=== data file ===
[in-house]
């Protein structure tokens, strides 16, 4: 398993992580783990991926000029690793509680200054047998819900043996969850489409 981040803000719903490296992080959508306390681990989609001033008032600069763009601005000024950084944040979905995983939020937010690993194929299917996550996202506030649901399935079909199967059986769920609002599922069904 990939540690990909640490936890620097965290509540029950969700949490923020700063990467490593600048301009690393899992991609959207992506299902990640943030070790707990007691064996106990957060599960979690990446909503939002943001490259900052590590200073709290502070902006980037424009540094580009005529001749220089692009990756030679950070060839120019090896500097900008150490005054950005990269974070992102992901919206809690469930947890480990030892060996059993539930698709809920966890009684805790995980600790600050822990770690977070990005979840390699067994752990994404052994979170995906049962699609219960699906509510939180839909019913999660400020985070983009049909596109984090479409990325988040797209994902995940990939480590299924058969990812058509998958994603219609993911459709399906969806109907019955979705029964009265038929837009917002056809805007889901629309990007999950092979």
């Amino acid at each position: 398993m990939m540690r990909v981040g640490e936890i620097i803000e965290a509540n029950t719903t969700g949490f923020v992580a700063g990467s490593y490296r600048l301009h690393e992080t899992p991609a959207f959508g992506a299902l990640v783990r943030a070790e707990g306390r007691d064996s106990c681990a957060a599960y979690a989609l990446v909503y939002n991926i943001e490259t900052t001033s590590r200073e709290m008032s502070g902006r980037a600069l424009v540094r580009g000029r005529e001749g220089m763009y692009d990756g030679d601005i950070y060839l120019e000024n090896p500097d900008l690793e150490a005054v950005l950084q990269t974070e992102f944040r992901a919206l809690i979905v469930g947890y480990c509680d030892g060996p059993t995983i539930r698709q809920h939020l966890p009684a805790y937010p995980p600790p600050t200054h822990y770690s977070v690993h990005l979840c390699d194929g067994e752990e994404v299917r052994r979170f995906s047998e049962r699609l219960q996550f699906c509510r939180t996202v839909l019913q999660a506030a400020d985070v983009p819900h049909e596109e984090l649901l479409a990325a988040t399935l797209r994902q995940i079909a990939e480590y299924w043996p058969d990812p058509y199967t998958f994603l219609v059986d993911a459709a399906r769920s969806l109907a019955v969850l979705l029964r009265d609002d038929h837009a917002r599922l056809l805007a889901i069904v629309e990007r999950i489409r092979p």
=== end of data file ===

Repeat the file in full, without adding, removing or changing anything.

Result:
[in-house]
């Protein structure tokens, strides 16, 4: 398993992580783990991926000029690793509680200054047998819900043996969850489409 981040803000719903490296992080959508306390681990989609001033008032600069763009601005000024950084944040979905995983939020937010690993194929299917996550996202506030649901399935079909199967059986769920609002599922069904 990939540690990909640490936890620097965290509540029950969700949490923020700063990467490593600048301009690393899992991609959207992506299902990640943030070790707990007691064996106990957060599960979690990446909503939002943001490259900052590590200073709290502070902006980037424009540094580009005529001749220089692009990756030679950070060839120019090896500097900008150490005054950005990269974070992102992901919206809690469930947890480990030892060996059993539930698709809920966890009684805790995980600790600050822990770690977070990005979840390699067994752990994404052994979170995906049962699609219960699906509510939180839909019913999660400020985070983009049909596109984090479409990325988040797209994902995940990939480590299924058969990812058509998958994603219609993911459709399906969806109907019955979705029964009265038929837009917002056809805007889901629309990007999950092979």
């Amino acid at each position: 398993m990939m540690r990909v981040g640490e936890i620097i803000e965290a509540n029950t719903t969700g949490f923020v992580a700063g990467s490593y490296r600048l301009h690393e992080t899992p991609a959207f959508g992506a299902l990640v783990r943030a070790e707990g306390r007691d064996s106990c681990a957060a599960y979690a989609l990446v909503y939002n991926i943001e490259t900052t001033s590590r200073e709290m008032s502070g902006r980037a600069l424009v540094r580009g000029r005529e001749g220089m763009y692009d990756g030679d601005i950070y060839l120019e000024n090896p500097d900008l690793e150490a005054v950005l950084q990269t974070e992102f944040r992901a919206l809690i979905v469930g947890y480990c509680d030892g060996p059993t995983i539930r698709q809920h939020l966890p009684a805790y937010p995980p600790p600050t200054h822990y770690s977070v690993h990005l979840c390699d194929g067994e752990e994404v299917r052994r979170f995906s047998e049962r699609l219960q996550f699906c509510r939180t996202v839909l019913q999660a506030a400020d985070v983009p819900h049909e596109e984090l649901l479409a990325a988040t399935l797209r994902q995940i079909a990939e480590y299924w043996p058969d990812p058509y199967t998958f994603l219609v059986d993911a459709a399906r769920s969806l109907a019955v969850l979705l029964r009265d609002d038929h837009a917002r599922l056809l805007a889901i069904v629309e990007r999950i489409r092979p």